What’s the G7? An international economist explains

The Group of 7 is an informal group of seven powerful democracies: Canada, France, Germany, Italy, Japan, the United Kingdom, and the United States. The presidents of the European Commission and European Council also attend G7 meetings because several of Europe’s largest countries are also members.

Membership, which is decided internally, hasn’t changed much since the group’s founding in 1975. At the time, it included only six countries, all of which still belong. Canada joined a year later. Russia joined as an eighth member in 1998, temporarily changing the group’s moniker to the G8, but Russia was ousted after it annexed Crimea in 2014.

Together, these seven wealthy nations form the foundation of the modern global economy and the cooperative rules-based system on which it is built.

Why the G7 matters

The G7 countries make up about 40% of the world economy, down from nearly 70% a few decades ago.

Despite the decline, the economic might of G7 nations remains undeniable, not least due to their collective position as countries at the forefront of technological innovation and industrial know-how. Moreover, G7 economies are inextricably interwoven with global supply chains, which means that a policy change or economic shock in one G7 country will, for better or worse, have ripple effects across the globe.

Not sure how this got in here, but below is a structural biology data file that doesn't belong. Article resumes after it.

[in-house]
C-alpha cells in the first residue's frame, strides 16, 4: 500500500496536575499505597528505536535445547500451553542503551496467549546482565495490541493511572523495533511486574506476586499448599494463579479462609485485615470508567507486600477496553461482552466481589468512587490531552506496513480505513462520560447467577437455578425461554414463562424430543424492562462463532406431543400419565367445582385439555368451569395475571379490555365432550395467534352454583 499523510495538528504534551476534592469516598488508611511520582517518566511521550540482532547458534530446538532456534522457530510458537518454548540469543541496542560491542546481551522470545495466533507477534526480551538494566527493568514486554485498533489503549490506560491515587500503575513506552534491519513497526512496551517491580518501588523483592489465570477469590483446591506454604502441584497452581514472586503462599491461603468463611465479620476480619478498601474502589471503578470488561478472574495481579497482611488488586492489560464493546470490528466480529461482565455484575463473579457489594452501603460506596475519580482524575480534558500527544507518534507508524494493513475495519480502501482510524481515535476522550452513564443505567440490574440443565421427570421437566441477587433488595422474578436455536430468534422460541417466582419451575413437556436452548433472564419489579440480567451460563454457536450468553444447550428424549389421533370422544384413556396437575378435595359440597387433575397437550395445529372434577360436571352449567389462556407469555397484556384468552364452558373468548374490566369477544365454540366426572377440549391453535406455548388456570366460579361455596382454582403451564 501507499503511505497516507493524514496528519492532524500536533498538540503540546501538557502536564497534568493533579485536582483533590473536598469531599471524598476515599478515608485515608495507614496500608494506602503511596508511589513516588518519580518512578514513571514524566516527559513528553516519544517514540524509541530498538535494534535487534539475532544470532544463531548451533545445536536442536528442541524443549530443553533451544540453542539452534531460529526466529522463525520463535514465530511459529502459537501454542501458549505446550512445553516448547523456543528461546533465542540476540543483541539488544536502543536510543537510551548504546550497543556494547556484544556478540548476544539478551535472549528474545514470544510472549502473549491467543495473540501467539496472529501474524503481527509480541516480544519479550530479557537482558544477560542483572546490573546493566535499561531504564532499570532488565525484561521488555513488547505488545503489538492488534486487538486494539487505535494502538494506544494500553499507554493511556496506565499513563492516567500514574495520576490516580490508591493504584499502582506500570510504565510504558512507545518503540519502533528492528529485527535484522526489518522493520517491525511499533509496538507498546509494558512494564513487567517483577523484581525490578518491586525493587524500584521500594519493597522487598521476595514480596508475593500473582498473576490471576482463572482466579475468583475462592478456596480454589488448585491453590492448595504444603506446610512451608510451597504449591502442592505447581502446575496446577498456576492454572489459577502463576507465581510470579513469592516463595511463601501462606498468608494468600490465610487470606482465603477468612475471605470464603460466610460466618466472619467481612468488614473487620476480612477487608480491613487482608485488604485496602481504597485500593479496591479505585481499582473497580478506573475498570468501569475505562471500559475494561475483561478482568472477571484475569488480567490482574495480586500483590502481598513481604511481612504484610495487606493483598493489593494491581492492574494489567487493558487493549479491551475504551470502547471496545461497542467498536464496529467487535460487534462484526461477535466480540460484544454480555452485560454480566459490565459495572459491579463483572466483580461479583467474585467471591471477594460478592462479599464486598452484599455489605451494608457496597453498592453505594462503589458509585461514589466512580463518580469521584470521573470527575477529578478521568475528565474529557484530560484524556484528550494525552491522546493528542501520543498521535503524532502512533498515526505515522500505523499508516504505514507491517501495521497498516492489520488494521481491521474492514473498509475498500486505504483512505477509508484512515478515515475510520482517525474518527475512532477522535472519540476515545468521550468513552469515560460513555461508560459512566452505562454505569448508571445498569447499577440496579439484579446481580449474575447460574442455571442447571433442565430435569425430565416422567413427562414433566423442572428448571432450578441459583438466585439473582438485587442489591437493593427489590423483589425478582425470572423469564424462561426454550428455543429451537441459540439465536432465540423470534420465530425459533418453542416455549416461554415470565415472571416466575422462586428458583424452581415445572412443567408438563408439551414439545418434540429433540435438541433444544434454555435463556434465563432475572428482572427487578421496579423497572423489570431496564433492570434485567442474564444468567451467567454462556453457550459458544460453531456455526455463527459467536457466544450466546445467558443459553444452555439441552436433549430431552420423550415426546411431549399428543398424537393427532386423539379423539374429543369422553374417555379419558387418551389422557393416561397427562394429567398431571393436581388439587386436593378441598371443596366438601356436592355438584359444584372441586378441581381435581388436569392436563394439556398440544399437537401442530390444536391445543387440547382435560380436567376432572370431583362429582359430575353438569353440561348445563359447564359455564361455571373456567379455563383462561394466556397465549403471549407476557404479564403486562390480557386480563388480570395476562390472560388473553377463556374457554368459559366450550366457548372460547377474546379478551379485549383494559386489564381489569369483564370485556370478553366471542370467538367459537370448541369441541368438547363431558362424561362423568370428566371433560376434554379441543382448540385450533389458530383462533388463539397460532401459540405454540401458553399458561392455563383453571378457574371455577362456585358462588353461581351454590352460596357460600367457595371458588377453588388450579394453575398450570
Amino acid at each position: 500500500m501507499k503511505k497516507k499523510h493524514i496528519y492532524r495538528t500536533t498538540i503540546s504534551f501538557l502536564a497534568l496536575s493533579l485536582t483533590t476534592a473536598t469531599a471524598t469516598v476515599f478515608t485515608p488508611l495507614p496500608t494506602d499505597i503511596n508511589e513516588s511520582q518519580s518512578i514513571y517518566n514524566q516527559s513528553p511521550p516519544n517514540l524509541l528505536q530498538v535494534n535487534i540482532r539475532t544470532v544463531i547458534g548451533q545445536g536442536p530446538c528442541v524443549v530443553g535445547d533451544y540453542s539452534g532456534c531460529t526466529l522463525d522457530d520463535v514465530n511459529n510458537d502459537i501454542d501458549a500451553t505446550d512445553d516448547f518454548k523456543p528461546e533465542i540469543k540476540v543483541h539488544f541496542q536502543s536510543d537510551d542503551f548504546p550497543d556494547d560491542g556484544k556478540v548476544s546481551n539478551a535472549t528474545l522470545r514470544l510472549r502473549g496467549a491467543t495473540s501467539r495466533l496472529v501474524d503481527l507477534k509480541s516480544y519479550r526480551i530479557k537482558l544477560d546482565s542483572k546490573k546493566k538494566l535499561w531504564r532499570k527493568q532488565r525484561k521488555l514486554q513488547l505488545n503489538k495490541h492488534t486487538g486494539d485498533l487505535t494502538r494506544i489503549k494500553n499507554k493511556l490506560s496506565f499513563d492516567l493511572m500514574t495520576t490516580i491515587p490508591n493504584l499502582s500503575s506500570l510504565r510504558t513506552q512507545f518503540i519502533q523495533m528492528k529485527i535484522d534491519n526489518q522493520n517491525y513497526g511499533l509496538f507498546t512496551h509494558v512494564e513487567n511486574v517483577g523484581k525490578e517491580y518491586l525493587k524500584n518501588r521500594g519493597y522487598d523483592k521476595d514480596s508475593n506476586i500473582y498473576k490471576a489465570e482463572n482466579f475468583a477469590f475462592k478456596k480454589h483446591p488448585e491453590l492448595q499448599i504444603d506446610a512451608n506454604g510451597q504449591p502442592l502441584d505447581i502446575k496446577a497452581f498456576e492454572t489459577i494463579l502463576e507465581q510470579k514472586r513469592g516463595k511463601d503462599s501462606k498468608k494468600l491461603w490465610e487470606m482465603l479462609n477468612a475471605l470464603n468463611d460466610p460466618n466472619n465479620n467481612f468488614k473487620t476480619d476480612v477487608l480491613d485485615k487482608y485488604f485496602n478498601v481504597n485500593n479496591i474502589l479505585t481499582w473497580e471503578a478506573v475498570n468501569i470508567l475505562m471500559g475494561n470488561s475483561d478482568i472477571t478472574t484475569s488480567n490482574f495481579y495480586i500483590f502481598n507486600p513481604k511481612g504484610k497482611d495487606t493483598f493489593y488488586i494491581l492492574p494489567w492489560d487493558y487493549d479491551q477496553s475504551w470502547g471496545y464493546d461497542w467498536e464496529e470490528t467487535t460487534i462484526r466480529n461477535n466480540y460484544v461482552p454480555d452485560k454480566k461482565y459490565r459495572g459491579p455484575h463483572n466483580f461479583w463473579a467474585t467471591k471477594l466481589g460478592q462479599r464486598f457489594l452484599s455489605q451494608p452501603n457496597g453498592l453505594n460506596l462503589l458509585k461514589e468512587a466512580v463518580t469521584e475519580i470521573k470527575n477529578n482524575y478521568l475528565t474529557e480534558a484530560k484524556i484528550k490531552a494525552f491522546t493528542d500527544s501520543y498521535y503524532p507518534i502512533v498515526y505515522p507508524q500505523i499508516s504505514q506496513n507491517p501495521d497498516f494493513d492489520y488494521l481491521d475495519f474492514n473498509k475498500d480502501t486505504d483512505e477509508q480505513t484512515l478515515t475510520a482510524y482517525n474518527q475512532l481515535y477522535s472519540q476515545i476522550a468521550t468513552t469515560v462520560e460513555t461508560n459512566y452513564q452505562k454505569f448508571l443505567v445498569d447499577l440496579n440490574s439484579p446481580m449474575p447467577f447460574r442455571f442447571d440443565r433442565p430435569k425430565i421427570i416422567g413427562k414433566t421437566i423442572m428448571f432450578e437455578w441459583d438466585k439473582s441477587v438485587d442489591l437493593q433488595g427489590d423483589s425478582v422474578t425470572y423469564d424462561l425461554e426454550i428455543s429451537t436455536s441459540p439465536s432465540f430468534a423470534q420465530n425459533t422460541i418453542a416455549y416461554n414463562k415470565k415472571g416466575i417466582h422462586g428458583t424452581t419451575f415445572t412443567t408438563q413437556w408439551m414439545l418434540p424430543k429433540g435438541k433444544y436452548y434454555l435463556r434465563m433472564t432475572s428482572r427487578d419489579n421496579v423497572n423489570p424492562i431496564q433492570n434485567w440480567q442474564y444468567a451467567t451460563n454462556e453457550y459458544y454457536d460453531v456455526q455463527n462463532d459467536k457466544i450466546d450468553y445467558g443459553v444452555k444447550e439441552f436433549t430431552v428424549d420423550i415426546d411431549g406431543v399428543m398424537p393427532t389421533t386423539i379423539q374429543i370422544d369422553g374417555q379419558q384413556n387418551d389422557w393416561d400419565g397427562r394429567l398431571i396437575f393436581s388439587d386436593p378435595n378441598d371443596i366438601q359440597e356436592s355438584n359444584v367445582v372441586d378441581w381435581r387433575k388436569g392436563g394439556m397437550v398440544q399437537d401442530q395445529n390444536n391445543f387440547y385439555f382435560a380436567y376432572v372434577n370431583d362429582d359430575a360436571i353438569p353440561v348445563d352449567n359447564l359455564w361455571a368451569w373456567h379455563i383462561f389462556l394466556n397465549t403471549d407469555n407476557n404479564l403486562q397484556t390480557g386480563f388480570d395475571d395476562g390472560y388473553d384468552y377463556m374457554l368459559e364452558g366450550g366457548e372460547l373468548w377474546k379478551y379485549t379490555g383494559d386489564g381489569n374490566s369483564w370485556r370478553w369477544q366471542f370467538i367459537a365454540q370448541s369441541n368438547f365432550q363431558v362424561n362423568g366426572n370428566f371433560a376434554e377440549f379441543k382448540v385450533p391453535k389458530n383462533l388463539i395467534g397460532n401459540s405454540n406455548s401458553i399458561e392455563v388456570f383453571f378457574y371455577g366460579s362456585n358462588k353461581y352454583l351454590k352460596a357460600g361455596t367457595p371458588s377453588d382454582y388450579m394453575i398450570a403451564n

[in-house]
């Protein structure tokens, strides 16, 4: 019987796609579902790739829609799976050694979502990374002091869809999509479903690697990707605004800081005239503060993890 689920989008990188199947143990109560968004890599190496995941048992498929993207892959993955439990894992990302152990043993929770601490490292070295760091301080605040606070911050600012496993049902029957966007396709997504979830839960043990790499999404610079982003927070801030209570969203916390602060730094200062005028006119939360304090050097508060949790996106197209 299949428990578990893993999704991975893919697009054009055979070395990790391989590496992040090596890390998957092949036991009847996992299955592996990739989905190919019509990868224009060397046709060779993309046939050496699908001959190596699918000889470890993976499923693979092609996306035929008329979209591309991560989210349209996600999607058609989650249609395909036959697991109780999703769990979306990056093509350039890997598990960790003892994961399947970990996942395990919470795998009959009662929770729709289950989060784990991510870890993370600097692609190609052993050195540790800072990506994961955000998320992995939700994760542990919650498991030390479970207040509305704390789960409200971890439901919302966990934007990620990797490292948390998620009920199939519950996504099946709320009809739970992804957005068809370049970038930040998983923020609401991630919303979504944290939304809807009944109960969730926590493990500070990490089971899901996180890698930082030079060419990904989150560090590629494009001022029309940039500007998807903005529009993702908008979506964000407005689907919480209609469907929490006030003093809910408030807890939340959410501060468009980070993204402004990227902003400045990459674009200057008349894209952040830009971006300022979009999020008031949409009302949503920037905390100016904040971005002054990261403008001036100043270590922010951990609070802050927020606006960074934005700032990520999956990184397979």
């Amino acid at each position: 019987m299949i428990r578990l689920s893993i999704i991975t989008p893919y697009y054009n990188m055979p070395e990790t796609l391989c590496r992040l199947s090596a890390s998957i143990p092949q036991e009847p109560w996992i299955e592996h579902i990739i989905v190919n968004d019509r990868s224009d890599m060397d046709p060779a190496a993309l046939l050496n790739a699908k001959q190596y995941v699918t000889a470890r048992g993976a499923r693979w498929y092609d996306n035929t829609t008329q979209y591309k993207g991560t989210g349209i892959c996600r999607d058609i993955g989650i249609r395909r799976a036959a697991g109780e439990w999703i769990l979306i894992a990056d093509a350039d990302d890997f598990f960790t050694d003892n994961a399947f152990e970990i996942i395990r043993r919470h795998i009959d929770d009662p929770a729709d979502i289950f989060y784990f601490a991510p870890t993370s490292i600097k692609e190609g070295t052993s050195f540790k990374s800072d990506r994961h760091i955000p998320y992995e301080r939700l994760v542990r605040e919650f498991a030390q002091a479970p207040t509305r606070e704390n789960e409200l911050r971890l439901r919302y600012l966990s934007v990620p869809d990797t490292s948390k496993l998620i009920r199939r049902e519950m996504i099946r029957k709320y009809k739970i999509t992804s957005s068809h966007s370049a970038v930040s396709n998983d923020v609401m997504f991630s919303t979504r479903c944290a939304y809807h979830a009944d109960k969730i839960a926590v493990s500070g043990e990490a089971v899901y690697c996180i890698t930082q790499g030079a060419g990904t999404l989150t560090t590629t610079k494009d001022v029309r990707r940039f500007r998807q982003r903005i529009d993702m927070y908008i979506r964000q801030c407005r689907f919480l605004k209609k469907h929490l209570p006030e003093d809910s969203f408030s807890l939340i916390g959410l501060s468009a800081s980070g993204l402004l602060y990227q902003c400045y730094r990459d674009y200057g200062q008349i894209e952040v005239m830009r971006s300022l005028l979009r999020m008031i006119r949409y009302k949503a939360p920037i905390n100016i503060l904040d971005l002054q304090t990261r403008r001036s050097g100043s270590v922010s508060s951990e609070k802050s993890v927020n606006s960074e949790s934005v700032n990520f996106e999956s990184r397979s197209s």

Ultimately, the G7 may be the best hope for quick, decisive, and meaningful policy action on pressing global problems.

While the G7 doesn’t have the institutional clout of the United Nations, the World Trade Organization, or NATO, it also doesn’t have their institutional red tape or bureaucracy.

And although the G7 is a subset of the ascendant G20 – which also includes rising economic powerhouses China, India, and Brazil – the G7 has another advantage: it’s much easier to achieve consensus in an intimate group of similar nations than it is to find common ground among diverse nations with very different economic and political priorities.

What the G7 does

The world is facing profound challenges, from the devastation of the COVID-19 pandemic and climate change to authoritarianism and attacks on democracy.

None of these issues colors neatly within the lines of national borders. Countries need to cooperate to find solutions that do not simply kick the can to their neighbors.

An example of meaningful action by the G7 is its June 5, 2021, announcement of an agreement on global minimum corporate tax rates, which marked a watershed moment in international taxation. If successful, the agreement could mean the end of tax havens and a dramatic shift in how companies record their profits around the world. – The Conversation|Rappler.com

Emily J. Blanchard is an Associate Professor of Economics, Dartmouth College.